Sunday, 12 February 2012

Countee Cullen

Countee Cullen, Poet - 1903-1946
A major figure of the Harlem Renaissance of the 1920s. His birthplace is assumed to be Louisville, Kentucky. He was brought up by his grandmother, who took him to New York when he was nine. He used the name Countee Leroy Porter until 1920, though by 1918 the orphaned Cullen had been adopted by the pastor Frederick A. Cullen of the Salem Methodist Episcopal Church in Harlem.

He was educated at New York University and Harvard. While still in his twenties, his poetry won prizes in journals and was collected in Color (1925), Copper Sun (1927), The Ballad of the Brown Girl (1927), and The Black Christ and Other Poems (1929).

A later collection, The Medea and Some Poems (1935), opens with a translation of Euripides' tragedy. His other works include Caroling Dusk (1927), an anthology of verse by African American writers, One Way to Heaven (1932), a novel about Harlem life, and two books for children.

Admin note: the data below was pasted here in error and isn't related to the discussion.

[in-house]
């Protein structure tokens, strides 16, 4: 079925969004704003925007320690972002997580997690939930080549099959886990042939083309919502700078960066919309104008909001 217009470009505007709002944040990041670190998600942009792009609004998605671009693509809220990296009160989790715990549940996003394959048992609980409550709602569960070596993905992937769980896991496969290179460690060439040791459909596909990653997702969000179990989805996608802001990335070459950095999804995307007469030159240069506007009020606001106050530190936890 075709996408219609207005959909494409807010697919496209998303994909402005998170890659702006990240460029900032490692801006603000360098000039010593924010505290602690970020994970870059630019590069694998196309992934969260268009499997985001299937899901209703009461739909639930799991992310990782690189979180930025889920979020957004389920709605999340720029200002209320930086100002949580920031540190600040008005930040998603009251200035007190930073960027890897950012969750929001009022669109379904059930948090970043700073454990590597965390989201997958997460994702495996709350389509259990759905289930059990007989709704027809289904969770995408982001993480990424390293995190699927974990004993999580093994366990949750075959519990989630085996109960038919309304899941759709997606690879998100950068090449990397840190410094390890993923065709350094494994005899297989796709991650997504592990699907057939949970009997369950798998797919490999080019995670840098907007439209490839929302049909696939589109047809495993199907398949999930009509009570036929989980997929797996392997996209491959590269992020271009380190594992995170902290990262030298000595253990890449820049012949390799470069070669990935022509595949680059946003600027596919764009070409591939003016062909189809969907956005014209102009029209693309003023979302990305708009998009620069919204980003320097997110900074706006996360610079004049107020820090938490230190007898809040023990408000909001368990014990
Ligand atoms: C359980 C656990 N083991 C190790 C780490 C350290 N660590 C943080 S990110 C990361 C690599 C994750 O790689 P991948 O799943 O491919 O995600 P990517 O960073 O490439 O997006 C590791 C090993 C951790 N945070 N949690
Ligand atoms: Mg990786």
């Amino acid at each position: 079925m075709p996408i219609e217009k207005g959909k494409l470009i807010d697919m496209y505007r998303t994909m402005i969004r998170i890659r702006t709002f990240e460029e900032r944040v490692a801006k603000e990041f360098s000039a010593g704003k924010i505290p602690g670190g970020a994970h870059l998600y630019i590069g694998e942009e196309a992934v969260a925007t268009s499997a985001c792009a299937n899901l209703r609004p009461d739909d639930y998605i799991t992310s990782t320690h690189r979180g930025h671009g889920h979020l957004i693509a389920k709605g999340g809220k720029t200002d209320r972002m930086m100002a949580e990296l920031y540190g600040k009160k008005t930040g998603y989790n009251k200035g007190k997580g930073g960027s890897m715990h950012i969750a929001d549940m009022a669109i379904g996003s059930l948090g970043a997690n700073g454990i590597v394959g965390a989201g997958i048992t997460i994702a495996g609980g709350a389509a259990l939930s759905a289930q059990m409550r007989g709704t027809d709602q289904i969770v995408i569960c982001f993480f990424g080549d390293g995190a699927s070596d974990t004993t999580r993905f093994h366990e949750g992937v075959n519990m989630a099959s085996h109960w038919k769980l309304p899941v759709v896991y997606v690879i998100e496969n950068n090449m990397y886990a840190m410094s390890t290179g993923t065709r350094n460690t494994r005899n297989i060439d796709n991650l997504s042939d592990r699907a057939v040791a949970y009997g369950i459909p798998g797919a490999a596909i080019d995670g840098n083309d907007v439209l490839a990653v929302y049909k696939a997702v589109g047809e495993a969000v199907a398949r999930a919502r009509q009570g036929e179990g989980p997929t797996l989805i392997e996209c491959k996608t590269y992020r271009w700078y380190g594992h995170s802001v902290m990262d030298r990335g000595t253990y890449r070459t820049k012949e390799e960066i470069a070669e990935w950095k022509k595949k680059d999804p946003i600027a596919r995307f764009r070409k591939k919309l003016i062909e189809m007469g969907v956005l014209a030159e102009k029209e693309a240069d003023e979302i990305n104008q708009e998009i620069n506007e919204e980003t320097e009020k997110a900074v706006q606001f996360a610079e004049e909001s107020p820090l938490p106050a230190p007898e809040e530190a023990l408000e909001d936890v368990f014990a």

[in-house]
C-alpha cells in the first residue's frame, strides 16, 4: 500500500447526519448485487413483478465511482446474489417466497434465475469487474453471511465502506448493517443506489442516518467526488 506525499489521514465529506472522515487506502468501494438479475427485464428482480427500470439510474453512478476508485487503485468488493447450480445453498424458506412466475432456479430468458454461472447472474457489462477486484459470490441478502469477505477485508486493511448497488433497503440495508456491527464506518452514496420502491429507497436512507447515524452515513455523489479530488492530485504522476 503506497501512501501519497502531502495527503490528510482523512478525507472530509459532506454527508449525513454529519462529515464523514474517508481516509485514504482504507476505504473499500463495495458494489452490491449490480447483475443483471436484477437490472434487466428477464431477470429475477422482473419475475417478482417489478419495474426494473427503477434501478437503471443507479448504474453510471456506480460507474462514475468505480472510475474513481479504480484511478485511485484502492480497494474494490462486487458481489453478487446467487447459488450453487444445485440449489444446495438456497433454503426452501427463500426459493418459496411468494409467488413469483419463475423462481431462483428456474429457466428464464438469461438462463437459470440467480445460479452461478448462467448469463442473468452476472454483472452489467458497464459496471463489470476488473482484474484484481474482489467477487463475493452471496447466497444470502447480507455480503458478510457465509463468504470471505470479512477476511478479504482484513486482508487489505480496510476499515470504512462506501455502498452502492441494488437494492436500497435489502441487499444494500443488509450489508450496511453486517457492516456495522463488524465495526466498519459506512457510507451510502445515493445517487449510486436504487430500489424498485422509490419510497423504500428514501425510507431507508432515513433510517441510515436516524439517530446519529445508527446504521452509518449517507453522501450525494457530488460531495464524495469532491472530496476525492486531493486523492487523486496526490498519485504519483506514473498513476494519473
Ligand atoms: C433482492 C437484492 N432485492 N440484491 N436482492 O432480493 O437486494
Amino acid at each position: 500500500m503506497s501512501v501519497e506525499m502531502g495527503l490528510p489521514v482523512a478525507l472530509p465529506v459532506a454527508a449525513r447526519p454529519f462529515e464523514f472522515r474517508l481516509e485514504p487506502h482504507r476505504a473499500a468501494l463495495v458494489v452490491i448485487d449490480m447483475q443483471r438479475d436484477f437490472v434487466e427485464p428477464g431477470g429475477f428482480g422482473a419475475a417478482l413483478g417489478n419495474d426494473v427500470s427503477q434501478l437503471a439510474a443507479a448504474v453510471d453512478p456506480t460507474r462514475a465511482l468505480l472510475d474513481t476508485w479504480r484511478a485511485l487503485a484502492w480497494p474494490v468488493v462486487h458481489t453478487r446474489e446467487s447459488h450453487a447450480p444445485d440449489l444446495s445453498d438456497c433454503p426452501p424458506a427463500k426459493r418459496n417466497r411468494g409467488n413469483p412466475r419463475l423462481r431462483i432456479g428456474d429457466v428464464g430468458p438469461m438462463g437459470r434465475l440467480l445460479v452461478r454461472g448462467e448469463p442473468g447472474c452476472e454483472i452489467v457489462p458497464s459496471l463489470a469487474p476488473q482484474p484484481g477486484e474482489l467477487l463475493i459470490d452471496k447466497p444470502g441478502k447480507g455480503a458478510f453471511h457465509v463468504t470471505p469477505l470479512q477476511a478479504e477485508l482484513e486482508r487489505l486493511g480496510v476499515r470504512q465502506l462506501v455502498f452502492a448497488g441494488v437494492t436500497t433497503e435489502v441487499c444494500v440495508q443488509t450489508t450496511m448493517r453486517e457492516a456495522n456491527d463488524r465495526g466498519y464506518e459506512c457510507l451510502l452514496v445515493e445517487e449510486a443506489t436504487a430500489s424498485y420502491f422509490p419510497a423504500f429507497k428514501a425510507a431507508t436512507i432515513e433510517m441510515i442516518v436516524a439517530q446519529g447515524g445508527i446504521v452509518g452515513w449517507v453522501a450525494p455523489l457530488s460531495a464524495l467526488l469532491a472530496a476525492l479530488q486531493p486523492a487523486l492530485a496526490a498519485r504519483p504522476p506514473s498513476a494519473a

Cullen married WEB DuBois' daughter but two months later sailed off to Europe with his lover Harold Jackman, who was his best man at the wedding and with whom he maintained a long-term relationship and to whom he dedicated a number of his works.

He is known for the verse questioning the pain of his existence. "I doubt not God is good, well meaning, kind, ...Yet do I marvel at this curious thing: To make a poet black, and bid him sing!"


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